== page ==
MotorStorm Apocalypse review (PS3)

MotorStorm Apocalypse is the fourth title in the popular arcade racing series and, while the previous three investigated elemental environments, Apocalypse seeks to look into a more urban climate. The original MotorStorm was set in Monument Valley, which was situated in the muddy-ruddy desert. Pacific Rift, the second title, was set on a pacific island, and Arctic Edge (the handheld game) was based up north. But Apocalypse takes place in the cleverly titled "The City".

The City is supposedly going all apocalyptic and the racers have decided it’d be a swell time to set a gigantic racing festival inside these crumbling ruins. There are earthquakes, falling buildings, the ground collapsing beneath your feet, and an entire bridge that implodes as you fly over its girders and crushed metalwork. It’s all reminiscent of Split/Second, another racing title set against a disastrous environment, albeit with a big difference.

In Split/Second, players would trigger the events themselves, but in Apocalypse, this is all done by the game itself. I feel this is much better as it goes against a more ‘emergent’ style of gameplay yet opens up a much more thrilling style of play. For example, you would never know when the guy behind you would want to bring a building down on you in Split/Second, so it was frustrating when it happened. In Apocalypse, after learning the maps, you know where that sinkhole is or when the building is going to collapse so you can build your racing techniques around it. If anything, it’s got even more randomly-generated play than Split/Second.

The core elements of a MotorStorm game are here and have been utterly perfected. You accelerate/handbrake by holding the bumpers, or X/Square if you prefer, but what makes it different is that all-important boost button. This can either be X or R2 depending on how small your hands are, but in my case I opted for X because my hands barely fit around a 360 controller. The boost allows you to, well, boost your speed and fly ahead. You can only use it for a limited gauge so if you overheat your engine then you explode. Pacific Rift added water, which cools your engine, and fire, which heats it up even further.

This fight against the environment has been turned up to 11 and now I can safely say that actually surviving a race is more important than winning it given the elements at play. There’s a real sense of pure inertia that I haven’t experienced since the likes of Wipeout HD. It’s a ruddy good funball of an arcade racer, though it doesn’t quite hit all of the targets for a variety of reasons. Simply put, it ain’t no Pure.

MotorStorm has always suffered from a continuous slap of the pacing. Whenever you died in the first game, it would take seconds for your wrecked car to fly through the air and the game to realise that you still wanted to respawn. The second title let you respawn after two-to-three seconds by pressing X, but now there’s a middle-ground in the third. I talked about oxymoronic immersion in my Game Critique Corner of Grand Theft Auto IV recently. It’s when visual splendour in a video game joins hands with a frustrating interactive element. Its what the first MotorStorm did, providing great big beautiful wrecks but a disgusting lack of empathy for the player.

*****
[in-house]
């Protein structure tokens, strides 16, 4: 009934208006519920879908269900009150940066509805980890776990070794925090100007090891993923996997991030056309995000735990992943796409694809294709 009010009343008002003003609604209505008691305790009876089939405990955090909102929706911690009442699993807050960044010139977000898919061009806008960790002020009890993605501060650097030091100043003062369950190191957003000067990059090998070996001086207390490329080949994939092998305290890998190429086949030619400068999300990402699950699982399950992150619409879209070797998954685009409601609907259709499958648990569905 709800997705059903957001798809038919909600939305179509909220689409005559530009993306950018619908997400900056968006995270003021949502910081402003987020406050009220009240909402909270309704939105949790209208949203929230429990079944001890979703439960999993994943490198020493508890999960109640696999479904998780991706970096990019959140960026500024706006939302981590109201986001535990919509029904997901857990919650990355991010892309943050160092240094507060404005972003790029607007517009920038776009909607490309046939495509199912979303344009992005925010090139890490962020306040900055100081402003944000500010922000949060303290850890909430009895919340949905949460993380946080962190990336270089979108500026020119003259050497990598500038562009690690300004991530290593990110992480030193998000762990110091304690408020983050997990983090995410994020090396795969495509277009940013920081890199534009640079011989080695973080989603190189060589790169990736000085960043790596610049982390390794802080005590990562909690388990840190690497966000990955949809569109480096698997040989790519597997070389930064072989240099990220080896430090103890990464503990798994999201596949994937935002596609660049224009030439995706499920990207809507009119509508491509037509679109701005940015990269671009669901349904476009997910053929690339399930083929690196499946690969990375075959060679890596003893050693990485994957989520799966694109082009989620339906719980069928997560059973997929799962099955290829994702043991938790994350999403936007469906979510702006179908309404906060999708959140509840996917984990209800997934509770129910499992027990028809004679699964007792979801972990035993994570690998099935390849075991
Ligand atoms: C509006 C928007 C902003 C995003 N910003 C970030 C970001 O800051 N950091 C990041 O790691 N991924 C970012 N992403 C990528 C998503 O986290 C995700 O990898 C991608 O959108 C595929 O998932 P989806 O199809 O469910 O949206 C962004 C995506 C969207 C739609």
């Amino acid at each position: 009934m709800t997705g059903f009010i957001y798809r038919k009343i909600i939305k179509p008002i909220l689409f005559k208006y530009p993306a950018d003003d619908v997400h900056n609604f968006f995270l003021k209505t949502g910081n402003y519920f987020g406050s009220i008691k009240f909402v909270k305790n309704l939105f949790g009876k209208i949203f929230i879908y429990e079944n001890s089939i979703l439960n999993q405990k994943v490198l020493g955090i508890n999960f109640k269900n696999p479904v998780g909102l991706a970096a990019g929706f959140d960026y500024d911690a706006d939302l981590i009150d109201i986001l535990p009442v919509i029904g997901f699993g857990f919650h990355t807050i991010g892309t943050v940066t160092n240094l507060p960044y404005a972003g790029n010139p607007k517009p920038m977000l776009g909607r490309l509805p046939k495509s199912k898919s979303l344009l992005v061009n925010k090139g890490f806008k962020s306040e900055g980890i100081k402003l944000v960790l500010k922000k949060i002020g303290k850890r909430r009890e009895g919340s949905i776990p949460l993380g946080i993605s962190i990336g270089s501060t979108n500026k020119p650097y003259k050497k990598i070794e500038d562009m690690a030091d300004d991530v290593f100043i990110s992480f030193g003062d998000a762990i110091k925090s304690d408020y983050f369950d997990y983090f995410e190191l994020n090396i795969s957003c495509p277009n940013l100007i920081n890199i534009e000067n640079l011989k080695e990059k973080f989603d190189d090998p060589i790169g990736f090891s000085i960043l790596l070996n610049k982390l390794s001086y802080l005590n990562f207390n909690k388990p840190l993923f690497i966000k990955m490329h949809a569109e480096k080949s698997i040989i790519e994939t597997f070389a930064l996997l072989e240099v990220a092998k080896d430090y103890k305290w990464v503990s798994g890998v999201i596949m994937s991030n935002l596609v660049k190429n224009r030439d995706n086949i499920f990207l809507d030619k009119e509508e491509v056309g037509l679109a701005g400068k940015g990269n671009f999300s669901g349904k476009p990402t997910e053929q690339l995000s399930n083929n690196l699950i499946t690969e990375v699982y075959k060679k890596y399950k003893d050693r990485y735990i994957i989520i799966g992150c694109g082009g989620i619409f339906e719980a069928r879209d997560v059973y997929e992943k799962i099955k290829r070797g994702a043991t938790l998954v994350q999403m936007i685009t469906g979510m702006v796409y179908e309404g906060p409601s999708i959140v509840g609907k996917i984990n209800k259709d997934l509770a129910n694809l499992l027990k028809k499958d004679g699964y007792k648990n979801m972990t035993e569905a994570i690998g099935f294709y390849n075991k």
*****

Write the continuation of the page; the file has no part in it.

In Apocalypse, it takes five seconds for that prompt to come up and let you respawn. These five seconds add up, since you will honestly be crashing every minute or so. In a five-minute race, that’s nearly half a minute spent just watching your car blow up. It looks pretty, yeah, but the interactivity isn’t what’s beautiful here. It’s one big massive melting pot of contradiction. It’s even odd when it takes literal mini-seconds to just restart the whole race.

There’s also a story to Apocalypse, which I don’t care about because it’s not really ‘tried’ as such, yet unfortunately there’s no option to just skip it all. You have to wait for each comic book cut-scene to start and hear a line of Just Cause 2-quality voice acting before you're able to skip all the grating narrative. I hate it when a game doesn’t attempt to tell its story in an interactive or passive visual way, such as Half-Life 2’s NPCs talking to you but letting you wander around the room and have fun, but it’s even more annoying when I have to wait up to 10 seconds in order to skip all of this storyfilth to actually let the level load up.

MotorStorm Apocalypse is a thrilling arcade racer, just a good barrel of laughs and shivering epic feelings. When you’re on the edge and flying over that destroyed bridge I mentioned earlier, it’s an outright blissfully intense experience. But when there’s cut-scenes in the way of the experience and a respawn system that kills the pacing, that’s when the light dies out and MotorStorm goes back to its old ways.

Due to the recent events in Japan, Sony has chosen to indefinitely postpone the release of the game in Europe.

Stuart O'Connor is the Managing Editor of Screenjabber, the movie review website he co-founded with Neil Davey far too many years ago. He likes all genres, as long as the film is good (although he does enjoy the occasional bad "guilty pleasure"), and drinks way too much coffee.

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